Jesse Jackson Jr. (D) of Illinois sent a letter of resignation to House Speaker John Boehner. Illinois Gov. Pat Quinn, a Democrat, has five days to schedule an election to replace Jackson and the election must be held within 115 days. There are unconfirmed reports of an FBI investigation into misuse of campaign funds.
(AP Photo/M. Spencer Green, File)
Boehner's spokesman Michael Steel confirmed his office had received a letter of resignation from Jackson but did not comment further.
Jackson, 47, disappeared in June, and it was later revealed that he was being treated at the Mayo Clinic for bipolar disorder and gastrointestinal issues. He returned to his Washington home in September, but went back to the clinic the next month, with his father saying his son had not yet "regained his balance." He left the clinic a second time earlier this month.
His return to the clinic in October came amid reports that he faced a new federal investigation into potential misuse of campaign funds to decorate his home. The Chicago Sun-Times first reported the probe, citing anonymous sources. An FBI spokesman in Washington, Andrew Ames, has told The Associated Press he could neither confirm nor deny the existence of a federal investigation into Jackson.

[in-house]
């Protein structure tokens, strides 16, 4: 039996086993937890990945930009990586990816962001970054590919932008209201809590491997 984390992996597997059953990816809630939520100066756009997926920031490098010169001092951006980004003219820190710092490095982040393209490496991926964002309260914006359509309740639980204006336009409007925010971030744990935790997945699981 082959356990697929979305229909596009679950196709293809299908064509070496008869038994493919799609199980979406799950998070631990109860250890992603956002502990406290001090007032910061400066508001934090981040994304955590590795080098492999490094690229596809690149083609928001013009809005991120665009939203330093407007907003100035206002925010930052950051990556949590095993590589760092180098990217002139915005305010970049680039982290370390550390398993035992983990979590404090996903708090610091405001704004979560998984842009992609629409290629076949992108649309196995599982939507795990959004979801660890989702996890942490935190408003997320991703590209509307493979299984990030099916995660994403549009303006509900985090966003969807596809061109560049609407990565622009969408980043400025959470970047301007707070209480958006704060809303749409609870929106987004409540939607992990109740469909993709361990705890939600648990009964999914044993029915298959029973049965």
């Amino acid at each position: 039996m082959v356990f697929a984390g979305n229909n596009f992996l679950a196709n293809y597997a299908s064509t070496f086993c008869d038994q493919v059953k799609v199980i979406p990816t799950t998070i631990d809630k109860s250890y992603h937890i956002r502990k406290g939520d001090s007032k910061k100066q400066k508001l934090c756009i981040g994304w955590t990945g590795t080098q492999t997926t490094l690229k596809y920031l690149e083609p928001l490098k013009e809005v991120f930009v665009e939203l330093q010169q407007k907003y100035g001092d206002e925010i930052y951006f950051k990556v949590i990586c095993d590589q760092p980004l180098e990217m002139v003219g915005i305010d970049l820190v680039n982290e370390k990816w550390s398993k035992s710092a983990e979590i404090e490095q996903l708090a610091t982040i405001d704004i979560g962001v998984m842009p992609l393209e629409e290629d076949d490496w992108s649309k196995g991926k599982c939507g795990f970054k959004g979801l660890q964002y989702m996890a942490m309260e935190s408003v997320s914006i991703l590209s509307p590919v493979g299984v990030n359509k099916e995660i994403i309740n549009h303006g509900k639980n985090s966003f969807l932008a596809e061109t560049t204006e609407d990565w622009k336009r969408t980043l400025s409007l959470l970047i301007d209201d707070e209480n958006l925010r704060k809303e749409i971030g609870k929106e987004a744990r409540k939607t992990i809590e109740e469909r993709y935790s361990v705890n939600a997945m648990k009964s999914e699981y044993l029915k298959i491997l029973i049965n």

Jackson was easily re-elected on Nov. 6 representing his heavily-Democratic district, even though his only communication with voters was a robocall asking them for patience. He spent election night at the Mayo Clinic, but later issued a statement thanking his supporters and saying he was waiting for his doctors' OK before he could "continue to be the progressive fighter" they'd known for years.
Jackson, whose father is the Rev. Jesse Jackson, took office in 1995 after winning a special election in a landslide. Voters in the district have said Jackson's family name and attention to local issues have been the reasons for their support. He's easily won every election since taking office and brought home close to $1 billion in federal money for his district during his tenure.